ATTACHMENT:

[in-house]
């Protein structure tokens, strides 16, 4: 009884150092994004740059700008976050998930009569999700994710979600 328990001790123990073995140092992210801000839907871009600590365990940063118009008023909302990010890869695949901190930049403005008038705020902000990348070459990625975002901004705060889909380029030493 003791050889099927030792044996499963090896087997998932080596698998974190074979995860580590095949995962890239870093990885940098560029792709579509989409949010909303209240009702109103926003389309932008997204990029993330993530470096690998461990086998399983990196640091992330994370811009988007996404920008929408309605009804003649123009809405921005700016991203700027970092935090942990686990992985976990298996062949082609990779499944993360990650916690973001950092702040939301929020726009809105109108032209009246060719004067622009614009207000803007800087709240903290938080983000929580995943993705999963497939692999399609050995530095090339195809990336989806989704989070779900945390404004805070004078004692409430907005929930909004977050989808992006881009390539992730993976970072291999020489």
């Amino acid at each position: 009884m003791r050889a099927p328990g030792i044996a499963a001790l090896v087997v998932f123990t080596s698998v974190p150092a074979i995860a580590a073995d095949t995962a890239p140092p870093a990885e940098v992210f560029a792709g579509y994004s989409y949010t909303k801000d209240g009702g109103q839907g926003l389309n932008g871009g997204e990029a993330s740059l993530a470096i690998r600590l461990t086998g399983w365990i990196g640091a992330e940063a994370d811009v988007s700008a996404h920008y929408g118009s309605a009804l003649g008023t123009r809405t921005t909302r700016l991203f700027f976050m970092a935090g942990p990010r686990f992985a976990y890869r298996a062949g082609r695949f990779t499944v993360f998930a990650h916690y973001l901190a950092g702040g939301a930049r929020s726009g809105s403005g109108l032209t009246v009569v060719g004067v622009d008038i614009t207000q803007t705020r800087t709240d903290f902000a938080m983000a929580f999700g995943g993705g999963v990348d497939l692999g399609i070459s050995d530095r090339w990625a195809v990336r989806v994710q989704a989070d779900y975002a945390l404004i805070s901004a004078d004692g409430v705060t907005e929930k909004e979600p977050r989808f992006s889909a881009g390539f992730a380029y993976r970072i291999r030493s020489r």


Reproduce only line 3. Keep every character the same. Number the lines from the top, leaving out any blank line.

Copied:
């Amino acid at each position: 009884m003791r050889a099927p328990g030792i044996a499963a001790l090896v087997v998932f123990t080596s698998v974190p150092a074979i995860a580590a073995d095949t995962a890239p140092p870093a990885e940098v992210f560029a792709g579509y994004s989409y949010t909303k801000d209240g009702g109103q839907g926003l389309n932008g871009g997204e990029a993330s740059l993530a470096i690998r600590l461990t086998g399983w365990i990196g640091a992330e940063a994370d811009v988007s700008a996404h920008y929408g118009s309605a009804l003649g008023t123009r809405t921005t909302r700016l991203f700027f976050m970092a935090g942990p990010r686990f992985a976990y890869r298996a062949g082609r695949f990779t499944v993360f998930a990650h916690y973001l901190a950092g702040g939301a930049r929020s726009g809105s403005g109108l032209t009246v009569v060719g004067v622009d008038i614009t207000q803007t705020r800087t709240d903290f902000a938080m983000a929580f999700g995943g993705g999963v990348d497939l692999g399609i070459s050995d530095r090339w990625a195809v990336r989806v994710q989704a989070d779900y975002a945390l404004i805070s901004a004078d004692g409430v705060t907005e929930k909004e979600p977050r989808f992006s889909a881009g390539f992730a380029y993976r970072i291999r030493s020489r």